Founded in 1985, Lipson, Neilson, Cole, Seltzer, Garin, P.C. has offices in Phoenix, Las Vegas and Bloomfield Hills. The firm is widely known for its excellence in the professional liability lines, offering invaluable insight and experience to its clients across all industries. The firm represents clients across the USA and around the world.
Sandra D. Glazier, author of Testimony from Beyond the Grave – The Gravamen of the Attorney-Client Privilege in Will and Trust Contests, will be a featured speaker on this topic during Wilmington Trust’s 2017 Summer Symposium for Trusts & Estates Professionals. This symposium will be held on July 19, 2017 at Christie’s in New York City. Ms. Glazier’s presentation has qualified for one Ethics CLE credit in New York and New Jersey.
An attorney for more than 35 years, Ms. Glazier is known for her expertise and successful track record in probate litigation, estate planning, trust and estate administration, and family law matters. The cases she works on tend to be very complex and require technical as well as legal expertise. Ms. Glazier has represented contestants and proponents of estate planning documents, as well as fiduciaries, in significant trust litigation proceedings. An AV Preeminent® rated attorney, she has also been recognized as a “Top Lawyer” by DBusiness, in the areas of probate, estate and family law.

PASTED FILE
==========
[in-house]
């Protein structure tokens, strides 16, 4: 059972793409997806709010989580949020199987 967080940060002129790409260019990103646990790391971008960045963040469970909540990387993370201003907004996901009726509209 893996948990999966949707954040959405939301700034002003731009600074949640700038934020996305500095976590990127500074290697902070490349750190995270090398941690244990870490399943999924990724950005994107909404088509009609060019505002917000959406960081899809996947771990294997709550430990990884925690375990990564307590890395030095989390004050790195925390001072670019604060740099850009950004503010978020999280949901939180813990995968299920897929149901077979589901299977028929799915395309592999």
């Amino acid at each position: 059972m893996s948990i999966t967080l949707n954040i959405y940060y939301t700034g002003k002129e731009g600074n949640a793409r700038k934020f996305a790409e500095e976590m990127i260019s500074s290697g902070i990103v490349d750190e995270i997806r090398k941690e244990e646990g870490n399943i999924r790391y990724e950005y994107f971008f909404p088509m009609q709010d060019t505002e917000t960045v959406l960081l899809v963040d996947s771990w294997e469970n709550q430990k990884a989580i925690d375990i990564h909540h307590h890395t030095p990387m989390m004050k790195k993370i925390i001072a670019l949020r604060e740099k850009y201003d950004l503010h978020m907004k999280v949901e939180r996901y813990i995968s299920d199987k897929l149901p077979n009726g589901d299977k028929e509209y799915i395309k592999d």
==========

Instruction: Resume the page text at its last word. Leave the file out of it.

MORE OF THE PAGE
Ms. Glazier has had numerous articles published by some of the legal industry’s leading publications. In addition, she has presented on estate planning and probate litigation related topics for the American Bar Association, Notre Dame Tax and Estate Planning Institute, Kansas City Estate Planning Symposium, Michigan’s Institute of Continuing Education, Oakland County Bar Association, Wilmington Trust’s New York Trust Symposium and the Bloomberg BNA Estate and Gift Tax Advisory Board. She has taught “Valuation for Federal, Estate and Gift Tax Purposes” in a Masters level course. Ms. Glazier is a principal of Lipson, Neilson, Cole, Seltzer, Garin, P.C. and practices out of their Bloomfield Hills, Michigan office.
Contact: Sandra D. Glazier
David G. Michael, an attorney specializing in Real Estate law at Lipson, Neilson, Cole, Seltzer, Garin, P.C., has been selected by the Oakland County Bar Association’s Real Estate Committee to moderate a panel of industry experts during a seminar titled “Planting City Roots: Advising the Urban Agriculture Enterprise.”
Held on June 22, 2017, this seminar provided attendees with an interactive discussion of the challenges faced by urban agriculture enterprises, as well as the legal and business issues that need to be addressed by these enterprises.
Topics of discussion included:
- The case for welcoming agriculture to urban neighborhoods and communities.
- The legal and public policy issues facing urban agriculture enterprises large and small.
- Agrihoods: The latest trends in urban revitalization, from farm-to-table.
- Regulating medical marijuana growers under the revised Medical Marijuana Act.